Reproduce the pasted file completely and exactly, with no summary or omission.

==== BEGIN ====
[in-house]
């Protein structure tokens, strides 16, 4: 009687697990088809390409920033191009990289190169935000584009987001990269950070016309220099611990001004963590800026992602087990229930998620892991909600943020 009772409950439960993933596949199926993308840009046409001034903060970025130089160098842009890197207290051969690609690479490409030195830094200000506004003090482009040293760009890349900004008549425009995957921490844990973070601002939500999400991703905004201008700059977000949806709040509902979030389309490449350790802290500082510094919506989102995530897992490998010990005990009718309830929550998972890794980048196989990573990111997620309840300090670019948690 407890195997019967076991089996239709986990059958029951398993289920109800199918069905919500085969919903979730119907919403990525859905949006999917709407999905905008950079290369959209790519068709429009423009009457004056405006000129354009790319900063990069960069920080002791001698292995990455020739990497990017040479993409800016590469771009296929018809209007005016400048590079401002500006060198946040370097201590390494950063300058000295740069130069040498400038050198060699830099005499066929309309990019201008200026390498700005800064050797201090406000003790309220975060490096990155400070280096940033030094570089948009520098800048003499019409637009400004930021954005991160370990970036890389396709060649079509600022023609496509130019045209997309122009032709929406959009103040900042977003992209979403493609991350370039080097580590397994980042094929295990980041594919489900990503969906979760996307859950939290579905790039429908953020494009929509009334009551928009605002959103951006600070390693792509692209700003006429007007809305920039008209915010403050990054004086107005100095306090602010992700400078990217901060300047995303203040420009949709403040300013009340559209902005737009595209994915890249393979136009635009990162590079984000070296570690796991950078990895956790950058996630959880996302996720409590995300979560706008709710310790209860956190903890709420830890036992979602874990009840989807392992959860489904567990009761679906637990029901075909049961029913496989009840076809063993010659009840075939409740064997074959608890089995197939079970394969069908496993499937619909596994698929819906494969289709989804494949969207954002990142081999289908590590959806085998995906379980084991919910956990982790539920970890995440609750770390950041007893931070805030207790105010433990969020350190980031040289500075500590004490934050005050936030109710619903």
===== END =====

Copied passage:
[in-house]
């Protein structure tokens, strides 16, 4: 009687697990088809390409920033191009990289190169935000584009987001990269950070016309220099611990001004963590800026992602087990229930998620892991909600943020 009772409950439960993933596949199926993308840009046409001034903060970025130089160098842009890197207290051969690609690479490409030195830094200000506004003090482009040293760009890349900004008549425009995957921490844990973070601002939500999400991703905004201008700059977000949806709040509902979030389309490449350790802290500082510094919506989102995530897992490998010990005990009718309830929550998972890794980048196989990573990111997620309840300090670019948690 407890195997019967076991089996239709986990059958029951398993289920109800199918069905919500085969919903979730119907919403990525859905949006999917709407999905905008950079290369959209790519068709429009423009009457004056405006000129354009790319900063990069960069920080002791001698292995990455020739990497990017040479993409800016590469771009296929018809209007005016400048590079401002500006060198946040370097201590390494950063300058000295740069130069040498400038050198060699830099005499066929309309990019201008200026390498700005800064050797201090406000003790309220975060490096990155400070280096940033030094570089948009520098800048003499019409637009400004930021954005991160370990970036890389396709060649079509600022023609496509130019045209997309122009032709929406959009103040900042977003992209979403493609991350370039080097580590397994980042094929295990980041594919489900990503969906979760996307859950939290579905790039429908953020494009929509009334009551928009605002959103951006600070390693792509692209700003006429007007809305920039008209915010403050990054004086107005100095306090602010992700400078990217901060300047995303203040420009949709403040300013009340559209902005737009595209994915890249393979136009635009990162590079984000070296570690796991950078990895956790950058996630959880996302996720409590995300979560706008709710310790209860956190903890709420830890036992979602874990009840989807392992959860489904567990009761679906637990029901075909049961029913496989009840076809063993010659009840075939409740064997074959608890089995197939079970394969069908496993499937619909596994698929819906494969289709989804494949969207954002990142081999289908590590959806085998995906379980084991919910956990982790539920970890995440609750770390950041007893931070805030207790105010433990969020350190980031040289500075500590004490934050005050936030109710619903």